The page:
Hans Buwalda is an internationally recognized expert in test development and testing technology management and a pioneer of keyword-driven test automation. He was the first to present this approach, which is now widely used throughout the testing industry. Originally from The Netherlands, Hans now lives and works in California as CTO of LogiGear Corporation, directing the development of what has become the successful Action Based Testing™ methodology for test automation and its supporting TestArchitect™ toolset. Prior to joining LogiGear, Hans served as project director at CMG (now CGI) in the Netherlands. He is co-author of Integrated Test Design and Automation and a frequent speaker at international conferences.
Keywords have become a popular way of writing tests. Hans Buwalda used keywords to devise the Action Based Testing method in which tests are written as sequences of “actions” represented with keywords. However, keywords are just a physical representation of actions, and there are other ways to do this.
Artificial intelligence (AI) is propelling to the forefront once more. With the growing importance of AI comes the question: How do I test it? AI systems do not necessarily behave predictably. This means that traditional test cases of the form "do this, expect that" are not always sufficient.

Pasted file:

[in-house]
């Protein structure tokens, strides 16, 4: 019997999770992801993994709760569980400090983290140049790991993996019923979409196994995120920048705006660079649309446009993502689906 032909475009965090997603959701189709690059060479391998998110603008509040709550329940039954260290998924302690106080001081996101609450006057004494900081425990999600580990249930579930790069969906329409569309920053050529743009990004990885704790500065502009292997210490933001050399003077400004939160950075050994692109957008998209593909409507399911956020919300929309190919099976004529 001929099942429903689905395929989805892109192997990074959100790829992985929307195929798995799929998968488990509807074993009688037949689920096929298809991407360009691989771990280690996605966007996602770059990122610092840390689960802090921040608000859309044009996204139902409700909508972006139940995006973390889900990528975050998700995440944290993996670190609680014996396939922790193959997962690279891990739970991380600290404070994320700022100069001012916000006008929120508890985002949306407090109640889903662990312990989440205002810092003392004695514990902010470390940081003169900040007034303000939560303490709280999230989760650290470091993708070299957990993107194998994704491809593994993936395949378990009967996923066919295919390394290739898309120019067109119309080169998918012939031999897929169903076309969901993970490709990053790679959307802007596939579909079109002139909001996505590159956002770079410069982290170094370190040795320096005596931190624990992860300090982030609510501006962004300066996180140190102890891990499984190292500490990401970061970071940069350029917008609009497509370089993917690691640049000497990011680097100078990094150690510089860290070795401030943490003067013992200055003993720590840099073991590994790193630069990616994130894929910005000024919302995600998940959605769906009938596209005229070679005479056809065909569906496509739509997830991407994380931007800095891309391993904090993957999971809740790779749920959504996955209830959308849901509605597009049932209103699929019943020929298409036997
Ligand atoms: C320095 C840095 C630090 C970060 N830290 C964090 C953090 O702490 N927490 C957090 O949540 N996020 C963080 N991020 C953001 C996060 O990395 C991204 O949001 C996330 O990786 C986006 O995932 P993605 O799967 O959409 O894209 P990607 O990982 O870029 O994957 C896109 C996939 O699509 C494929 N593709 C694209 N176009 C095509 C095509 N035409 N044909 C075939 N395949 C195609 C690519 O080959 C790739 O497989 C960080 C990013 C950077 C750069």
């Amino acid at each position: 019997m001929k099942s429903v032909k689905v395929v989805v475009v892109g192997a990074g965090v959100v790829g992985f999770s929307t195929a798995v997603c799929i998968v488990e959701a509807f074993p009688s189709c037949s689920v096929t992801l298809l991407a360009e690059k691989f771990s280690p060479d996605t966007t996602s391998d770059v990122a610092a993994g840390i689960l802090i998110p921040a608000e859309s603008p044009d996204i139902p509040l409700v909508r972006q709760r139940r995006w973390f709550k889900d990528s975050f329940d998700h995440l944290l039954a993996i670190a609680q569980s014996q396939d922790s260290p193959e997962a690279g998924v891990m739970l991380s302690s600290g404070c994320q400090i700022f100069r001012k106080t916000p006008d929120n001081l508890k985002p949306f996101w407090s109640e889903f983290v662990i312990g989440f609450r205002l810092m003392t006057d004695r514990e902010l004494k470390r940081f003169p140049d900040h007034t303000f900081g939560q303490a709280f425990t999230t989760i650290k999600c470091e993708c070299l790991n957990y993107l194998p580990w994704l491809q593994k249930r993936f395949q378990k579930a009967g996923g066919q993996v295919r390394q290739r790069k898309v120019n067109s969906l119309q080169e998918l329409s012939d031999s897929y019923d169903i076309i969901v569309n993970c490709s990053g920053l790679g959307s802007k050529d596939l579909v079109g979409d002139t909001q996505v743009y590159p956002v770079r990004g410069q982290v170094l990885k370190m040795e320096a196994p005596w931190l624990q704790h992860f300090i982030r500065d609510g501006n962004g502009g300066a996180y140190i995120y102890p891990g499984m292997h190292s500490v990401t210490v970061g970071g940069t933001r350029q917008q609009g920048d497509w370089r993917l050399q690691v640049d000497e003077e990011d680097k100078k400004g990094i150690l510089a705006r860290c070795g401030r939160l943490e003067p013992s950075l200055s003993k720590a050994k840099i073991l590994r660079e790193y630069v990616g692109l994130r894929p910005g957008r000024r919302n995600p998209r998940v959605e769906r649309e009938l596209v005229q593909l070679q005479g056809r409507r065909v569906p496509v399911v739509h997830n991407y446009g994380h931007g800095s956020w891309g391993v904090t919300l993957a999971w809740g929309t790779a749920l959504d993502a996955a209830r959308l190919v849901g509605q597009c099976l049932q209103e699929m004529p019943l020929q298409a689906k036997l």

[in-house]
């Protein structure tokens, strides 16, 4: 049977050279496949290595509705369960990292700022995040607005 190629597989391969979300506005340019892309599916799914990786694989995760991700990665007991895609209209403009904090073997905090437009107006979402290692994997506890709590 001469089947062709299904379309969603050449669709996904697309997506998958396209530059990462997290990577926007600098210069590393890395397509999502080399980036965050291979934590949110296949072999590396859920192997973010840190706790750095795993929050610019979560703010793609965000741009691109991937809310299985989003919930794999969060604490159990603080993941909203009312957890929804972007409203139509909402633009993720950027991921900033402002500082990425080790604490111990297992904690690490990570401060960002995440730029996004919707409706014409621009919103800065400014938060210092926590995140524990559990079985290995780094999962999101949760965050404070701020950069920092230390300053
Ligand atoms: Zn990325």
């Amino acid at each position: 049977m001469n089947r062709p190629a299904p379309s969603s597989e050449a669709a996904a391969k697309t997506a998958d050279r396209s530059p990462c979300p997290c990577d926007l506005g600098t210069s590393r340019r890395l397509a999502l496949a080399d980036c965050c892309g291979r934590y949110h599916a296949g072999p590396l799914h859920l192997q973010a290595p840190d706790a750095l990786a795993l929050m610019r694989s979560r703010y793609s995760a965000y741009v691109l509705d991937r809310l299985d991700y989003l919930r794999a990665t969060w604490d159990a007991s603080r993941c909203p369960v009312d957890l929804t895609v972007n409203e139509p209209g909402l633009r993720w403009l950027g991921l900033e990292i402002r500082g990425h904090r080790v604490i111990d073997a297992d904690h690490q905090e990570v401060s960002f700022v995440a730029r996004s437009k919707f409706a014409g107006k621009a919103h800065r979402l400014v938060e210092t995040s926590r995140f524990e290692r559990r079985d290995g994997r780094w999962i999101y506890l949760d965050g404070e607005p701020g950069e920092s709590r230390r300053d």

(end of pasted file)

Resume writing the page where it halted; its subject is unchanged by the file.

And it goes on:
Unit testing is a great way to verify software at an early stage and to ensure that modified functions are still working as specified. However, unit tests are not a magic wand. Rather than making such a big testing effort, consider taking "rain checks" for certain tests.
With the arrival of continuous integration/continuous delivery (CI/CD), the notion of continuous testing is taking center stage. Knowing that comprehensive tests are running smoothly can be of benefit for the CI/CD pipeline. Using the repetitive character of CI/CD for testing can be a way to address issues.
The key success factor for DevOps is the commitment from teams, managers, and other stakeholders. There should be agreement that tests and their automation can be important re-usable products, which need attention and cooperation to be able to support approaches like DevOps effectively.
With DevOps becoming the norm, we're entering a world of pipelines. With frequent or continuous deployments, streamlining and automating the process of building, configuring, testing, and releasing developed software components becomes a high priority—with testing posing its own unique set of challenges.
The cloud is metered—you pay by the hour, by the gigabyte, or by some other metric. The numbers might not necessarily be high, but they draw attention from managers. As testers we should look at these numbers as well. Hans Buwalda looks at how cloud-induced metering can impact testing.